Increasing tensions around the globe have created a heightened awareness about safety and security, particularly in terms of public buildings and spaces. This is particularly true in Ottawa, where the terrible tragedies of the Parliament Hill in October of 2014 brought the reality of security threats much closer to home. Additional incidents such as the Rideau Street sinkhole of June 2016 serve to highlight the importance of emergency preparedness. Nobody expects an emergency or disaster, especially one that personally affects them, their employees or their business. Yet the simple truth is that emergencies and disasters can strike anyone, anytime and anywhere.

At Shaw Centre, we host more than 600,000 people every year, and we understand that it is our responsibility to keep every guest safe, regardless of the emergency. The situations we plan and prepare for include accidents, pandemics, fire, assault, robbery, civil protests and numerous other possibilities. But it’s not just about drafting policies and procedures. For us, emergency and security protocols are an on-going, often-revisited subject as we believe procedures and guidelines need to evolve constantly with our surroundings and within the context of local, national and international events.

Aside from the major benefit of enabling and empowering our team to expertly provide guidance and reassurance during an emergency, preparedness planning plan has other advantages. The planning process may bring to light deficiencies that can be proactively addressed and rectified well before an emergency occurs. In addition, having a well-crafted emergency plan promotes safety awareness and demonstrates our organization’s commitment to the safety of both staff and guests.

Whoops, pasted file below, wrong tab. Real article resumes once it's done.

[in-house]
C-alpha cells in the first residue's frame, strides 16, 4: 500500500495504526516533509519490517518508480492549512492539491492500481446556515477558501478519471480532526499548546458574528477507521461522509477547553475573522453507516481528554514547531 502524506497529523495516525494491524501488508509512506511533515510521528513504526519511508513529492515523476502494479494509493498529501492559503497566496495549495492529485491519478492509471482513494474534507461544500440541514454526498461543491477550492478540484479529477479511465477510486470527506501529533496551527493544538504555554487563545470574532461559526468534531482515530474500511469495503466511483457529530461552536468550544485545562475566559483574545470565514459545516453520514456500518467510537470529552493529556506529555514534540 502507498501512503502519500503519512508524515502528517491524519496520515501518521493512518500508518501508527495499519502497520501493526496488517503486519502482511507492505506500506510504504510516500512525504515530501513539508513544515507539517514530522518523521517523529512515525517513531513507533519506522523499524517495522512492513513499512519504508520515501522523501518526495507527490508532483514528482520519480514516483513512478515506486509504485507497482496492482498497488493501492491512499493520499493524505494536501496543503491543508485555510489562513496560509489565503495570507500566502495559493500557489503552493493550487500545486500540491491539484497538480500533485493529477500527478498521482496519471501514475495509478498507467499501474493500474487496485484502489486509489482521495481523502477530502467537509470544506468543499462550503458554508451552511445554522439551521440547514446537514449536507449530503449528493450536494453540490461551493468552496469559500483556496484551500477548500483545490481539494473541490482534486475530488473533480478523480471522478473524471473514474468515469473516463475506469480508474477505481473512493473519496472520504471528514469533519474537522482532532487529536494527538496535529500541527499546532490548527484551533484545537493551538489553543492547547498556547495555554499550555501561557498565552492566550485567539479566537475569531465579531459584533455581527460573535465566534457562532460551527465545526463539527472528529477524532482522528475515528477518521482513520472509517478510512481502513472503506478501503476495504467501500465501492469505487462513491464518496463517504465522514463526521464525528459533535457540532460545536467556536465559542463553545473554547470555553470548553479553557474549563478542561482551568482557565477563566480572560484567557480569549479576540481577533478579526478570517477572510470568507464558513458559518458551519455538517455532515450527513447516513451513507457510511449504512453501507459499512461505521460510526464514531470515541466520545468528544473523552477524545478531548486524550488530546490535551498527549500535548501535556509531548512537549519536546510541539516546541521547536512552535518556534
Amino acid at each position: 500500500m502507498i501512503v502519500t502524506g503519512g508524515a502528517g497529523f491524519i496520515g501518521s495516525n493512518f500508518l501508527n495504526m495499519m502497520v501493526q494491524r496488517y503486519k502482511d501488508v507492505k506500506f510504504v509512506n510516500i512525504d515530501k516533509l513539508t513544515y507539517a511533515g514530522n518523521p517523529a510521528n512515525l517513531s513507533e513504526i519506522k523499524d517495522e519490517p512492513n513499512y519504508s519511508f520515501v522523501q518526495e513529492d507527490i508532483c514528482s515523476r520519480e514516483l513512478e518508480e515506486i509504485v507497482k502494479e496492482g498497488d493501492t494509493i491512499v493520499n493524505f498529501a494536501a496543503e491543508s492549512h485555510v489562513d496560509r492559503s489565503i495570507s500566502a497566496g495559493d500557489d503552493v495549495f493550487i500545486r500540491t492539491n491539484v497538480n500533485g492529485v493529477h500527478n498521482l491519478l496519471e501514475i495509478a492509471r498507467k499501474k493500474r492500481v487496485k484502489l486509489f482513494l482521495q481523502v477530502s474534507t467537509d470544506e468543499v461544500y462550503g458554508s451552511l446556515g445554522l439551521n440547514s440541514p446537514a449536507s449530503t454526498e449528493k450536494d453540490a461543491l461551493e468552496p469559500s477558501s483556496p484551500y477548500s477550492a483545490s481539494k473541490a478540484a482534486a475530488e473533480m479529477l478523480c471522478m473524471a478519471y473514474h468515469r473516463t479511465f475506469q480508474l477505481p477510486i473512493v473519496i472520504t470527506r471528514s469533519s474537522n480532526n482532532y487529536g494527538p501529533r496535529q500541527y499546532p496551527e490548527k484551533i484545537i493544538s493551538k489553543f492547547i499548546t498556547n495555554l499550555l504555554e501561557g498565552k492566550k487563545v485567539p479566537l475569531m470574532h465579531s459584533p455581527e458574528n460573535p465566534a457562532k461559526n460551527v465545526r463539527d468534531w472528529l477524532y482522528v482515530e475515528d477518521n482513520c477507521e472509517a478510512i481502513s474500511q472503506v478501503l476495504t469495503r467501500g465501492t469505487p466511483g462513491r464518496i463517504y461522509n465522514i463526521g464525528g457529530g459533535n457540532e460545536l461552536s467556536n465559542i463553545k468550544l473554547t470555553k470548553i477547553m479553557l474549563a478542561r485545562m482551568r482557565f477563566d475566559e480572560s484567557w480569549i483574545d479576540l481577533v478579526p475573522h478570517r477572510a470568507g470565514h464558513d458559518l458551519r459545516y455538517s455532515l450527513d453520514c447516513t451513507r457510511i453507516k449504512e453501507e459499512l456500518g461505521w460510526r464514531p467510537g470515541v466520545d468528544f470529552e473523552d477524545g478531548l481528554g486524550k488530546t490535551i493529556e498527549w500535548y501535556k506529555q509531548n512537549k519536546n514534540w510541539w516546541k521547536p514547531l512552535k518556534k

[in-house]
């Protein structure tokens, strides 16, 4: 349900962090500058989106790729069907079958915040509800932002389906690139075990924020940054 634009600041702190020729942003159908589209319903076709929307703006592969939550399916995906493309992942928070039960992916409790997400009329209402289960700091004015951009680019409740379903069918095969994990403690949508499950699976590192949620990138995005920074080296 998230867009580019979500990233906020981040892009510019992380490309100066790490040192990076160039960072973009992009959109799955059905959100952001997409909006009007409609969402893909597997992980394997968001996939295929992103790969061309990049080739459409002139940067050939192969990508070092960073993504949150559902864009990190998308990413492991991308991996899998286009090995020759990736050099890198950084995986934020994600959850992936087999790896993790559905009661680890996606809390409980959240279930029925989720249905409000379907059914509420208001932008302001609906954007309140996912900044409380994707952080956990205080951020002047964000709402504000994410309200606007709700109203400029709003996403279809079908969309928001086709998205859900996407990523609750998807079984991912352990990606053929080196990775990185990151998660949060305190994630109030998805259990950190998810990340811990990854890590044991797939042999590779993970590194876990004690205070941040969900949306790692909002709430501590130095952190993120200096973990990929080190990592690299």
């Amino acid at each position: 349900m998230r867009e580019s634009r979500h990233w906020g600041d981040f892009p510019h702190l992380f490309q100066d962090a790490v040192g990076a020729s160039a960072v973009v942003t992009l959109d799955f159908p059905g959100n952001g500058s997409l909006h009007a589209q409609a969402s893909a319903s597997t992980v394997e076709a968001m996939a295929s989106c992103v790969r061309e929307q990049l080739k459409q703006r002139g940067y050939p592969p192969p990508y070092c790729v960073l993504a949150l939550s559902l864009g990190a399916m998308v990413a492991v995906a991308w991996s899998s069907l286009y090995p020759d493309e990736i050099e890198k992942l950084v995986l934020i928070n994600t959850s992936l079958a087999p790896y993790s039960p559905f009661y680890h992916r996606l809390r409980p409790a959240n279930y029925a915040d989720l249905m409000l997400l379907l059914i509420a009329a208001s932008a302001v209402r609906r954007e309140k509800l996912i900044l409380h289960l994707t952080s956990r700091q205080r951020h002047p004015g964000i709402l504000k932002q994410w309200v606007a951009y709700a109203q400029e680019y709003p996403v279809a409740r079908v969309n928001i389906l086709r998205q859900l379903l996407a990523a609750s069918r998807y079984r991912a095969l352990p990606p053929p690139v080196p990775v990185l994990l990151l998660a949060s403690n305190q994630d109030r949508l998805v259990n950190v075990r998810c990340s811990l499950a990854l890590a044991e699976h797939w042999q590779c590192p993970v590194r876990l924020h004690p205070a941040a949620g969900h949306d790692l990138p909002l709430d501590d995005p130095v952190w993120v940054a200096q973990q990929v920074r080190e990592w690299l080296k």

For effective management, we have appointed one person on our team to take charge overall of safety and security at Shaw Centre. They are supported in this role by a Safety and Security Committee composed of colleagues of all levels. Such centralization enables the effectiveness and efficiency of the Committee, not only in terms of discussion topics but also for follow-up on implementation by all departments. This structure, as well as the discipline of regular meetings, allows us to establish and refine policies, procedures and training strategies, to cover all areas related to safety and security, as well as drills and simulations.

The key areas upon which we focus include:

  • Effective Communication (before, during and after an emergency);
  • Teamwork (to plan or to react to emergency situations in a coordinated way);
  • Problem Solving (to accurately evaluate the emergency, identify solutions to respond and counteract the situation);
  • Initiative (taking responsibility on a daily basis as well as articulating own ideas and visions);
  • Learning (using a range of learning media including mentoring, peer support and networking, IT and courses); and
  • Technology (utilizing a variety of communication and emergency technologies).

The security of both visiting delegates and colleagues is a priority at Shaw Centre and we work hard to create favourable conditions for a successful emergency response.

One recent initiative launched to support our emergency preparedness is a mobile app (for iOS, Android or Blackberry) that gives our delegates and meeting planners access to the protocols for 17 different types of emergencies, such as fire alarms, evacuations or power failure. I am confident that these safety features, combined with the specialized training of Shaw Centre’s frontline employees, will help keep everyone under our roof safe in the unlikely event of an emergency.